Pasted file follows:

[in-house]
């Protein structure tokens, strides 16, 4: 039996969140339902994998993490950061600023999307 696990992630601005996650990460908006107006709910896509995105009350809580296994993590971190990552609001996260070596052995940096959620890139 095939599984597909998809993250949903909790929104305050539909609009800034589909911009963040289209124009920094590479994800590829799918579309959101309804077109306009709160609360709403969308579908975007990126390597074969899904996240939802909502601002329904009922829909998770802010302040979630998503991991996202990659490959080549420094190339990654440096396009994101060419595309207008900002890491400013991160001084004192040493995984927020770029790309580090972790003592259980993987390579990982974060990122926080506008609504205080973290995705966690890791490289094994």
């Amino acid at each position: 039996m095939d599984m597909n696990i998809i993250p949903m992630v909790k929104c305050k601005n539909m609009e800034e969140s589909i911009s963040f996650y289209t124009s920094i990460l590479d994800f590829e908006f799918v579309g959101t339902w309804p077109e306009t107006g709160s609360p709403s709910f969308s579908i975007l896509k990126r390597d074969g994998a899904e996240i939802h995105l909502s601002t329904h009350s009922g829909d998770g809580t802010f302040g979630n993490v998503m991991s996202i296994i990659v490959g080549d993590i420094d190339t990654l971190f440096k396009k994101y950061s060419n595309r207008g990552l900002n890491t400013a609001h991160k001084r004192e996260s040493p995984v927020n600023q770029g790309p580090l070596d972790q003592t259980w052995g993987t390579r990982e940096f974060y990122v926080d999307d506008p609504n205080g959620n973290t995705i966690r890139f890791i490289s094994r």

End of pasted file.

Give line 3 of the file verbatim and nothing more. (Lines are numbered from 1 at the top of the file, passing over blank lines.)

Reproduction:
């Amino acid at each position: 039996m095939d599984m597909n696990i998809i993250p949903m992630v909790k929104c305050k601005n539909m609009e800034e969140s589909i911009s963040f996650y289209t124009s920094i990460l590479d994800f590829e908006f799918v579309g959101t339902w309804p077109e306009t107006g709160s609360p709403s709910f969308s579908i975007l896509k990126r390597d074969g994998a899904e996240i939802h995105l909502s601002t329904h009350s009922g829909d998770g809580t802010f302040g979630n993490v998503m991991s996202i296994i990659v490959g080549d993590i420094d190339t990654l971190f440096k396009k994101y950061s060419n595309r207008g990552l900002n890491t400013a609001h991160k001084r004192e996260s040493p995984v927020n600023q770029g790309p580090l070596d972790q003592t259980w052995g993987t390579r990982e940096f974060y990122v926080d999307d506008p609504n205080g959620n973290t995705i966690r890139f890791i490289s094994r």